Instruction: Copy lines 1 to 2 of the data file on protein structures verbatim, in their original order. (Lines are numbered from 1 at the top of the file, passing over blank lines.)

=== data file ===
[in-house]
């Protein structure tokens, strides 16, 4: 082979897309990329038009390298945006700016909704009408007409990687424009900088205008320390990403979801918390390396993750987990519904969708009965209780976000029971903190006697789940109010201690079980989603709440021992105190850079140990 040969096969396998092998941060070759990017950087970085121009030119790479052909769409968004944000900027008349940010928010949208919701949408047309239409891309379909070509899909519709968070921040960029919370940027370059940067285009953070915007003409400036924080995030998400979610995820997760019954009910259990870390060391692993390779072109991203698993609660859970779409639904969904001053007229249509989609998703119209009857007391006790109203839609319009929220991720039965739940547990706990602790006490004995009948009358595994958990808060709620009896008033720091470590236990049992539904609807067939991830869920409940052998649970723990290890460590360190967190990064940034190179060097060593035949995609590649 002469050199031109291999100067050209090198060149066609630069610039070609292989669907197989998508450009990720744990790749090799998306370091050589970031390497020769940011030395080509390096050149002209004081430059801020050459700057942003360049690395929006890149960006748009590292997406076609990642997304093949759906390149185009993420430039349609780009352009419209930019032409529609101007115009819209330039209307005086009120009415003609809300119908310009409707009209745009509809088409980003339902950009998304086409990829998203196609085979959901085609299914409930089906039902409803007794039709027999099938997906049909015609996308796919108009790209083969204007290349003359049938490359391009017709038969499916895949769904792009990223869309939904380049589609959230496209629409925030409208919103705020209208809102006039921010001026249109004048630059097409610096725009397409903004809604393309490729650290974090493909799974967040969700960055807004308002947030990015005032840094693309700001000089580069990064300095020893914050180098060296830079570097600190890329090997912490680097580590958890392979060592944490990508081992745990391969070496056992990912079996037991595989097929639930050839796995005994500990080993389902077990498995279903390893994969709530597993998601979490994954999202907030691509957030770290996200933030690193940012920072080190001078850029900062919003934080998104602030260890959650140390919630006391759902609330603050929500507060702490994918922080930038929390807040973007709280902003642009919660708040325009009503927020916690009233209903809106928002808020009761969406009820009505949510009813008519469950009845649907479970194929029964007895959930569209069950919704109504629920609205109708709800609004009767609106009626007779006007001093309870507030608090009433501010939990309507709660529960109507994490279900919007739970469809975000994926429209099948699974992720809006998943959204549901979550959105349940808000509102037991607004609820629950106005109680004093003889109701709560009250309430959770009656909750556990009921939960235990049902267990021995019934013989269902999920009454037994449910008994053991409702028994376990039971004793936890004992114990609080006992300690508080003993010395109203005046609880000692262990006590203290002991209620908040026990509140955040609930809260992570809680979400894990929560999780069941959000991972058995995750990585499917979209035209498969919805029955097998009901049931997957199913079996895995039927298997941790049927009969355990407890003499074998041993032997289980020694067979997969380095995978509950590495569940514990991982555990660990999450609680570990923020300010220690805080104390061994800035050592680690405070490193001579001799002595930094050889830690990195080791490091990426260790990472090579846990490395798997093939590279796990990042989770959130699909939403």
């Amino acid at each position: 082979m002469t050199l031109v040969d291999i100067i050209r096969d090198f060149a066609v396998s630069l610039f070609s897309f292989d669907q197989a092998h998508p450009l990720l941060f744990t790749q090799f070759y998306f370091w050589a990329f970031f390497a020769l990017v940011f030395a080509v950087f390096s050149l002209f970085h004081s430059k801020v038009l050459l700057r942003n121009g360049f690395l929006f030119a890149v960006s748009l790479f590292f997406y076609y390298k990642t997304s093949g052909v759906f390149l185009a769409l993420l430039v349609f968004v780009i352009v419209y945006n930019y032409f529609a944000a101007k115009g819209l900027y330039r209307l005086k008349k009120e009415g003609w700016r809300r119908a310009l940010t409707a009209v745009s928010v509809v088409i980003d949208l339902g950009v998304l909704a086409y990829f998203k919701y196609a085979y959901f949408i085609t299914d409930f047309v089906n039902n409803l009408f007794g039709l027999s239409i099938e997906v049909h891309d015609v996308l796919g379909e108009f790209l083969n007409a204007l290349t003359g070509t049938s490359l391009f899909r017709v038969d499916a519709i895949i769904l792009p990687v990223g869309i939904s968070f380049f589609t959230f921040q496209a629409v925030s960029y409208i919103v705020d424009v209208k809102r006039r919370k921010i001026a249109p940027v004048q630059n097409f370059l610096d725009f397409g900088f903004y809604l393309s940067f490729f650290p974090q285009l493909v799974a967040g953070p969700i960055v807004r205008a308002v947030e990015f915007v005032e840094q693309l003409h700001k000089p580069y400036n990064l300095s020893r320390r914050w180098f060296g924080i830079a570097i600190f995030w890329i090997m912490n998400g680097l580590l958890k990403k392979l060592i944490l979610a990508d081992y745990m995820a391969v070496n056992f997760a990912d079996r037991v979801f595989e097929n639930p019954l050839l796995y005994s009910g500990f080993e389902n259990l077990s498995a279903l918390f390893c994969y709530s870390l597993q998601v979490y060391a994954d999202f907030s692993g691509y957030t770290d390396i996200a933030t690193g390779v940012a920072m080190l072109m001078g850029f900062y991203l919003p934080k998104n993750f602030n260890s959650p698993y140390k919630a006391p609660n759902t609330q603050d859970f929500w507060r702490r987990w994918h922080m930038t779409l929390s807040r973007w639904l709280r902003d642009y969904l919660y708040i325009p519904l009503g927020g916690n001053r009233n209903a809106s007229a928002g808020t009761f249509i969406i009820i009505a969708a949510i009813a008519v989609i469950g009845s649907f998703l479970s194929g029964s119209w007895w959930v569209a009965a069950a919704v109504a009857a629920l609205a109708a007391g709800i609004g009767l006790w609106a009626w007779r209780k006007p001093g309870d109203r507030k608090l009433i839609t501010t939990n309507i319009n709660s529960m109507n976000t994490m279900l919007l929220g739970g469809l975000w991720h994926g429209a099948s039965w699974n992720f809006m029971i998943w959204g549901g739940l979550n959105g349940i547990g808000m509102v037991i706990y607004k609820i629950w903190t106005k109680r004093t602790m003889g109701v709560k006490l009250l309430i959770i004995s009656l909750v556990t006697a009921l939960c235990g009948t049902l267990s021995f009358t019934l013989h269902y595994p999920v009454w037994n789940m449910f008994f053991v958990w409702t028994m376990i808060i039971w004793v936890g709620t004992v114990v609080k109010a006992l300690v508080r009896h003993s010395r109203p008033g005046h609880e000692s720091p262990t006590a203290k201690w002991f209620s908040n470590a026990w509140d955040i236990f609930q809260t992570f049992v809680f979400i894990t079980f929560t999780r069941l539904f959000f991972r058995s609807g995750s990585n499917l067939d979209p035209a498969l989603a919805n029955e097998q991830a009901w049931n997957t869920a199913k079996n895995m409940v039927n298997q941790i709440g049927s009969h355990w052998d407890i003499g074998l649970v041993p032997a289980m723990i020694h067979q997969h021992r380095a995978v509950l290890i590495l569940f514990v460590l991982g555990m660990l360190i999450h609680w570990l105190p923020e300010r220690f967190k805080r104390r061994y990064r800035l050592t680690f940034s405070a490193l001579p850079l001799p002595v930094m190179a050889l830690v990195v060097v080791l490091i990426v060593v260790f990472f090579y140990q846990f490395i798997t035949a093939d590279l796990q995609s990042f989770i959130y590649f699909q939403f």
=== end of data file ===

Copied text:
[in-house]
């Protein structure tokens, strides 16, 4: 082979897309990329038009390298945006700016909704009408007409990687424009900088205008320390990403979801918390390396993750987990519904969708009965209780976000029971903190006697789940109010201690079980989603709440021992105190850079140990 040969096969396998092998941060070759990017950087970085121009030119790479052909769409968004944000900027008349940010928010949208919701949408047309239409891309379909070509899909519709968070921040960029919370940027370059940067285009953070915007003409400036924080995030998400979610995820997760019954009910259990870390060391692993390779072109991203698993609660859970779409639904969904001053007229249509989609998703119209009857007391006790109203839609319009929220991720039965739940547990706990602790006490004995009948009358595994958990808060709620009896008033720091470590236990049992539904609807067939991830869920409940052998649970723990290890460590360190967190990064940034190179060097060593035949995609590649 002469050199031109291999100067050209090198060149066609630069610039070609292989669907197989998508450009990720744990790749090799998306370091050589970031390497020769940011030395080509390096050149002209004081430059801020050459700057942003360049690395929006890149960006748009590292997406076609990642997304093949759906390149185009993420430039349609780009352009419209930019032409529609101007115009819209330039209307005086009120009415003609809300119908310009409707009209745009509809088409980003339902950009998304086409990829998203196609085979959901085609299914409930089906039902409803007794039709027999099938997906049909015609996308796919108009790209083969204007290349003359049938490359391009017709038969499916895949769904792009990223869309939904380049589609959230496209629409925030409208919103705020209208809102006039921010001026249109004048630059097409610096725009397409903004809604393309490729650290974090493909799974967040969700960055807004308002947030990015005032840094693309700001000089580069990064300095020893914050180098060296830079570097600190890329090997912490680097580590958890392979060592944490990508081992745990391969070496056992990912079996037991595989097929639930050839796995005994500990080993389902077990498995279903390893994969709530597993998601979490994954999202907030691509957030770290996200933030690193940012920072080190001078850029900062919003934080998104602030260890959650140390919630006391759902609330603050929500507060702490994918922080930038929390807040973007709280902003642009919660708040325009009503927020916690009233209903809106928002808020009761969406009820009505949510009813008519469950009845649907479970194929029964007895959930569209069950919704109504629920609205109708709800609004009767609106009626007779006007001093309870507030608090009433501010939990309507709660529960109507994490279900919007739970469809975000994926429209099948699974992720809006998943959204549901979550959105349940808000509102037991607004609820629950106005109680004093003889109701709560009250309430959770009656909750556990009921939960235990049902267990021995019934013989269902999920009454037994449910008994053991409702028994376990039971004793936890004992114990609080006992300690508080003993010395109203005046609880000692262990006590203290002991209620908040026990509140955040609930809260992570809680979400894990929560999780069941959000991972058995995750990585499917979209035209498969919805029955097998009901049931997957199913079996895995039927298997941790049927009969355990407890003499074998041993032997289980020694067979997969380095995978509950590495569940514990991982555990660990999450609680570990923020300010220690805080104390061994800035050592680690405070490193001579001799002595930094050889830690990195080791490091990426260790990472090579846990490395798997093939590279796990990042989770959130699909939403």